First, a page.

Syscall/Kernel function interception: This is a more stealth method of syscall hijacking without having to directly modify the syscall table; instead the first several bytes of the syscall are overwritten with a jump to the new code...[read more]

Syscall Interception: What should you know about Syscall interception by directly modifying the Syscall table?[read more]

KsiD [Kernel Symbol Interception Detection]: This tool is designed to detect kernel rootkits and kernel malware which hijack syscalls and kernel functions ...[read more]

IDT /dev/kmem rootkit method: This can be done using several methods including overwriting the first several bytes of the syscall with a jump to other code, or modifying the function pointers.[read more]

Hidden Process Detection: Hidden Process Detection [HPD] using Direct NT System Call Implemenation, PIDB (Process ID Bruteforce) method, CSRSS Process Handle Enumeration and other methods...[read more]

Hidden Registry Detection: Reason for Hiding the Registry Entries, Rootkit techniques to hide, and Detecting Hidden Registry Entries Using Direct NT System Call Method and Directly Reading Hives Method...[read more]

Hidden Service Detection: Hidden Rootkit Services Detection Methods...Enumerating Processes with 'NtControlPipe', Hook Bypass Method through Mapped Image, Services Enumerating Child Processes of Services.exe, Enumerating Services Registry Key...[read more]

Syscall Handler Checker [SHC]: This tool simply verifies whether or not the system call handler system_call() has been patched to call a phony sys_call_table. If a phony sys_call_table appears to be in use, a tool like elfstat can be used for further analysis...[read more]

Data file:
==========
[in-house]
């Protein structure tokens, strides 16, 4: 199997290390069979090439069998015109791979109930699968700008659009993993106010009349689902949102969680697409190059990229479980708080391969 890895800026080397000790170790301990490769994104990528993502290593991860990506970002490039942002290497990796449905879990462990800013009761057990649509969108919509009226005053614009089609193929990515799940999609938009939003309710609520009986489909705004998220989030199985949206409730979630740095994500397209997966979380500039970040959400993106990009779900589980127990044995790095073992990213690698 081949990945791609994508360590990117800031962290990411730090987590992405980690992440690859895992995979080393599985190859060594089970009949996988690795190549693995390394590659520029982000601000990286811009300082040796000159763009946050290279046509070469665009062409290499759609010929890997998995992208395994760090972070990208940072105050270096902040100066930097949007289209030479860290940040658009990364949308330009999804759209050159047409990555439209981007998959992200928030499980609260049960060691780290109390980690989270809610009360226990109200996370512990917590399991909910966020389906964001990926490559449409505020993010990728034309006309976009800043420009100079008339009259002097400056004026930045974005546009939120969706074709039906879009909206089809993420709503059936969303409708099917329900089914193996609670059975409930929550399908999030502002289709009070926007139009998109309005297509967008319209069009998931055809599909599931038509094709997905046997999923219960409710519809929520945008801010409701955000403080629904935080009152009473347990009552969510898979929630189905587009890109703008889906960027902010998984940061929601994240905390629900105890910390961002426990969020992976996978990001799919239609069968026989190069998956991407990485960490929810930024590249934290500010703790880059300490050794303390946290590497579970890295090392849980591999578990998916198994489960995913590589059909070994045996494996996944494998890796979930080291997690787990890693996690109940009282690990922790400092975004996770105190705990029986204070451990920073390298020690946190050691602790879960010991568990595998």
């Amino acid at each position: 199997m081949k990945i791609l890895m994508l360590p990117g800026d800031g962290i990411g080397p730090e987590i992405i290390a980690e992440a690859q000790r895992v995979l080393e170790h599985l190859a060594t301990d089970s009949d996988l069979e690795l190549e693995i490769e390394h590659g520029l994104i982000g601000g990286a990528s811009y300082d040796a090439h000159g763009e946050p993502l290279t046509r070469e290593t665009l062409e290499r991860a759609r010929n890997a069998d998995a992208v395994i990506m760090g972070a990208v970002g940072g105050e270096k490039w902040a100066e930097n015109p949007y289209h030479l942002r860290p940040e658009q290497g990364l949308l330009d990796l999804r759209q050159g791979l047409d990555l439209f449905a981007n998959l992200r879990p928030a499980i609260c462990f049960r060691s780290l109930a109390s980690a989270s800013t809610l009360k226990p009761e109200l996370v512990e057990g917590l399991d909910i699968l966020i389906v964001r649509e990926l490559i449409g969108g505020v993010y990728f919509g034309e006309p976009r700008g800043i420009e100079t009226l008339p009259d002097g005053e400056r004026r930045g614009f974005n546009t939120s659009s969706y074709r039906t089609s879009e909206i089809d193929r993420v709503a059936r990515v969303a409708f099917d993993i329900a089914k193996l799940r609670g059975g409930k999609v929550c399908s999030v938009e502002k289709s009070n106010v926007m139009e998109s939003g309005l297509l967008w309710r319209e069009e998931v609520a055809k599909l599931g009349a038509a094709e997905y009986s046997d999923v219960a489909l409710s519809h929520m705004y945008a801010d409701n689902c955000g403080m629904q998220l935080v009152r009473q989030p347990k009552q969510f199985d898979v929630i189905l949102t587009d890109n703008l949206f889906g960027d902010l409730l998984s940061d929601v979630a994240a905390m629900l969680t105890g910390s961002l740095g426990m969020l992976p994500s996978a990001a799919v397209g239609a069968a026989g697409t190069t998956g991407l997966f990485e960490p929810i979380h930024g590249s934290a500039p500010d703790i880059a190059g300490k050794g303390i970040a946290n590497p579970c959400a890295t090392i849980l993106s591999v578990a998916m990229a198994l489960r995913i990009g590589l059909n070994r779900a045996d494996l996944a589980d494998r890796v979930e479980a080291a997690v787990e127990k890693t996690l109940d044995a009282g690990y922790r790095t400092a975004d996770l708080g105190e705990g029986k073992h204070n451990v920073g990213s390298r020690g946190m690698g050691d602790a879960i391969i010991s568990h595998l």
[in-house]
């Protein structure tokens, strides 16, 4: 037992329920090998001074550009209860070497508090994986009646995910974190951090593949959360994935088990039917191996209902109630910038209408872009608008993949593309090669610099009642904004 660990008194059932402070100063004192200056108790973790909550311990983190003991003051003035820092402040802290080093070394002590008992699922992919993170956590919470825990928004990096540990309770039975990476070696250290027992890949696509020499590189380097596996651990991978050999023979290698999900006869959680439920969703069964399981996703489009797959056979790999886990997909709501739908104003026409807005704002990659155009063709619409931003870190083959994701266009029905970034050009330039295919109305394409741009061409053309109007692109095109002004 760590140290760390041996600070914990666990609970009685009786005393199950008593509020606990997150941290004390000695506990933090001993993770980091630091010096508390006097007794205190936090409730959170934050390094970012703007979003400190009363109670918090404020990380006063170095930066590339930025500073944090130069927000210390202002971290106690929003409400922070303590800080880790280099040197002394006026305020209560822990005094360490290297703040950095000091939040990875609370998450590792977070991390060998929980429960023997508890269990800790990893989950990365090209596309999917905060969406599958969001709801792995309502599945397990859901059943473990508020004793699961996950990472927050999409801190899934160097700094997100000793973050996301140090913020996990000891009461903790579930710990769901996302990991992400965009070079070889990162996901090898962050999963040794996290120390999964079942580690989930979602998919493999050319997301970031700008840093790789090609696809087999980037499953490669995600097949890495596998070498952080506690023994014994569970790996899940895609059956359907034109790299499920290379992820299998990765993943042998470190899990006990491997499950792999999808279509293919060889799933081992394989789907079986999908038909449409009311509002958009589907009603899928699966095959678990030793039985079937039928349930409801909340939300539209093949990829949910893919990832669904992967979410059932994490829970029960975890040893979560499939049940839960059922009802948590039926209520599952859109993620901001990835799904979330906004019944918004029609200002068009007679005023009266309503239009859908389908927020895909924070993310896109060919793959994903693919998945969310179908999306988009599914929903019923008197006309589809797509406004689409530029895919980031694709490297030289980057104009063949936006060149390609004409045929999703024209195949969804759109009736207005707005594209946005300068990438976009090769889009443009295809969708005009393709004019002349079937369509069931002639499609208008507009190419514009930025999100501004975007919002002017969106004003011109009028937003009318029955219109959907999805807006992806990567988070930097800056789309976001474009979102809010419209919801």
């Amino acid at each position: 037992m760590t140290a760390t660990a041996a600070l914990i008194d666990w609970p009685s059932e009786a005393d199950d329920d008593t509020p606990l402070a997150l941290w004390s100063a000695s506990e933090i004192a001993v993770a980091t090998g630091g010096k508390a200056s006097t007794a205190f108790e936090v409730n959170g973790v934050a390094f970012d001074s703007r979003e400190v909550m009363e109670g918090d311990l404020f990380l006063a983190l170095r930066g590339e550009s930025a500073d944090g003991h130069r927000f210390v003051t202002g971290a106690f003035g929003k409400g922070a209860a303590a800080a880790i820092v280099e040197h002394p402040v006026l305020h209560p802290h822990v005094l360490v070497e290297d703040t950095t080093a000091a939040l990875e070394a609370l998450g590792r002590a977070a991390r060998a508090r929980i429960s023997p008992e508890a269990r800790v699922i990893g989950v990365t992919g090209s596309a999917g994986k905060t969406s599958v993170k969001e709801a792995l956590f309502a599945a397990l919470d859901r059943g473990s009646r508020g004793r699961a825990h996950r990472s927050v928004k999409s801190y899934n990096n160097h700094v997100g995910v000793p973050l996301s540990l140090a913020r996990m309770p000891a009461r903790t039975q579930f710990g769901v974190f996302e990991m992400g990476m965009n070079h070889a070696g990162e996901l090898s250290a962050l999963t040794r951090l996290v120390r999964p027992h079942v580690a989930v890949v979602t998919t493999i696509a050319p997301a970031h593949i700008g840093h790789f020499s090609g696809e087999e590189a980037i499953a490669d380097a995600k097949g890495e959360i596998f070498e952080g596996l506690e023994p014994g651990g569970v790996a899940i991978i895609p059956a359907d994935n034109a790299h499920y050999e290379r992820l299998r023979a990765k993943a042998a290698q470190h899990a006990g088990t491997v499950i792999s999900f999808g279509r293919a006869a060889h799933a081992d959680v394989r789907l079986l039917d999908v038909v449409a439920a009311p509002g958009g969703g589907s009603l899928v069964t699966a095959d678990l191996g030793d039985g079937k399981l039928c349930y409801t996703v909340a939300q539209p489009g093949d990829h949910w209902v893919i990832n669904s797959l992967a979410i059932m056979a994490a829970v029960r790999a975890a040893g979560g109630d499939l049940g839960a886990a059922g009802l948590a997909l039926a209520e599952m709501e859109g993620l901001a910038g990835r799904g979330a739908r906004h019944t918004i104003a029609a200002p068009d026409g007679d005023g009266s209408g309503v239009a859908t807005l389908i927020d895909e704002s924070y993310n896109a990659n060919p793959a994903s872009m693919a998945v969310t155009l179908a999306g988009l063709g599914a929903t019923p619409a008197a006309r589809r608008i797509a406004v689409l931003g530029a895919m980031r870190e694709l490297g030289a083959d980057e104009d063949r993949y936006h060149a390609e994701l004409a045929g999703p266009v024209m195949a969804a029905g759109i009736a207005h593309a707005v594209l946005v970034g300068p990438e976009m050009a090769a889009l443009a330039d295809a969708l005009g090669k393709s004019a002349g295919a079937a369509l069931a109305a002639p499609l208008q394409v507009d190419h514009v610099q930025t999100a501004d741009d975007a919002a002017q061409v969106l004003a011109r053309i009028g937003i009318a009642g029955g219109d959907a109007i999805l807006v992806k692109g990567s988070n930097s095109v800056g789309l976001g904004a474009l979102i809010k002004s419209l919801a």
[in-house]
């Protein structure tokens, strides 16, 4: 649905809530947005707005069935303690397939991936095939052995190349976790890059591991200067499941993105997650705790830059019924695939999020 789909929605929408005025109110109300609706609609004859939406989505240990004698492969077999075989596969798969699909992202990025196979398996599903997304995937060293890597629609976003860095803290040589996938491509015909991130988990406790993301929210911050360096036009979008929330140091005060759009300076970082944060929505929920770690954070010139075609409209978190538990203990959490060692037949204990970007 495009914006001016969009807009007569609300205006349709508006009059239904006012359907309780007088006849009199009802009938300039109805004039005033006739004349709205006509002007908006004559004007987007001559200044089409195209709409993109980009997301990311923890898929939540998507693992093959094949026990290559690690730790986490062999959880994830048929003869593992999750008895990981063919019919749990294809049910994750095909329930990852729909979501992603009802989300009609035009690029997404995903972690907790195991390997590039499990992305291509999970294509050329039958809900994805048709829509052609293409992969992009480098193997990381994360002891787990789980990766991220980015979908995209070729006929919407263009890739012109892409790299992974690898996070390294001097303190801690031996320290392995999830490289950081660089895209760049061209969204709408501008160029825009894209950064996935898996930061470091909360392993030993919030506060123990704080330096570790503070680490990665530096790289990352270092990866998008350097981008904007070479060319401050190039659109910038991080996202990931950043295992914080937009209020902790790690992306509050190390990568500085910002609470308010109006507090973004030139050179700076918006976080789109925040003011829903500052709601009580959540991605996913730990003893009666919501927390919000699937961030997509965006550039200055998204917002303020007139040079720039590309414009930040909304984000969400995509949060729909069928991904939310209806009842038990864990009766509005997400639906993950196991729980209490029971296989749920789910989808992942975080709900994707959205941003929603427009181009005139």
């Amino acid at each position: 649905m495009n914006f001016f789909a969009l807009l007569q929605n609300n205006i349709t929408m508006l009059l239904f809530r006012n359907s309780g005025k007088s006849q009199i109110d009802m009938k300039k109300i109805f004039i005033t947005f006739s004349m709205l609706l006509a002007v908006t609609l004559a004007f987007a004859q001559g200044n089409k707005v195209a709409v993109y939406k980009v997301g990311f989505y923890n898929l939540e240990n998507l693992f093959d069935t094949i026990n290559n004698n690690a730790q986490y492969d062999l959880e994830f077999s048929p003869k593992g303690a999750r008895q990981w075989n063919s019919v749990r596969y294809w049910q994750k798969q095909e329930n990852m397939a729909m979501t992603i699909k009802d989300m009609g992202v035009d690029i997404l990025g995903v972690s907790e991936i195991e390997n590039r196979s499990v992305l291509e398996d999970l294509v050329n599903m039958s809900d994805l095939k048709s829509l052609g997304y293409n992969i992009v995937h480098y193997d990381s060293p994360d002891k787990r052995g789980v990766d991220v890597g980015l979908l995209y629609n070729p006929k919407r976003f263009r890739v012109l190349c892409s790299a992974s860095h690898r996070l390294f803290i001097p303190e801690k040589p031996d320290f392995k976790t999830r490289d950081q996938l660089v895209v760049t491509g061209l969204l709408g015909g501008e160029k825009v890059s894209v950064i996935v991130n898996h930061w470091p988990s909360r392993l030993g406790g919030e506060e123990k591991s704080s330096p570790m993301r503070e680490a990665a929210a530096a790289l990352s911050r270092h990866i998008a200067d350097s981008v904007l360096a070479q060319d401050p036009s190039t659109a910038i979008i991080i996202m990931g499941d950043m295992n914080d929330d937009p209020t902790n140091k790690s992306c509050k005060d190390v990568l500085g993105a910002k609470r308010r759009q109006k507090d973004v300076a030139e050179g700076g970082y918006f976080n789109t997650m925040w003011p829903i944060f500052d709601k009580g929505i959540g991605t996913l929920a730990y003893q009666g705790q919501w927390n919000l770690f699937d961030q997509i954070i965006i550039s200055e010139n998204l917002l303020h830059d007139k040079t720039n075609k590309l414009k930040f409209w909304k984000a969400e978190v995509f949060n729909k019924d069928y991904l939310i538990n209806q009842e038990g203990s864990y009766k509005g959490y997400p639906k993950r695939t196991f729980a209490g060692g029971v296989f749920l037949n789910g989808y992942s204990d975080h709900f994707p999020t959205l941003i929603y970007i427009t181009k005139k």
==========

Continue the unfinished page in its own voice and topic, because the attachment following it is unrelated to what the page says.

Firmware Rootkits: Firmware is a small static code that runs on devices ranging from consumer electronics to anything that controls heavy machinery...[read more]

Hypervisor Rootkits: This comes under both firmware and hardware rootkits. The reason being, hypervisor is a virtual environment that runs on the hardware, but basically it is a firmware. Hence, we have drawn the line and dropped this rootkit in the firmware category of rootkits...[read more]

Publications: In this section, we are planning to list all the papers that we have published so far that are rootkit related.

Backdoor Ultimate Defender: In this paper (Backdoor.Win32.UltimateDefender.gtz - Reversing) we analyze install.exe that presents the typical structure of an Medium Evoluted Malware, with basical Obfuscated-Dummy Code...[read more]

Socialize: You could socialize with us by many ways...[read more]

About: Learn about rootkit analytics here...[read more]

Contact us: How can you reach us...[read more]

Our Team: Read more about the rootkit analytics team...[read more]

dwtf v1.0: dwtf is a DLL copying engine ... [read more]

Exploring ADS: Alternate Data Stream (ADS) is the lesser known feature of Windows NTFS file system which...[read more]

Installations [from RootkitAnalytics.com]


NOTE: Our tools are listed in many sites and torrents, which makes it hard for us to track all downloads. Hence, we are listing only the total installations from our website.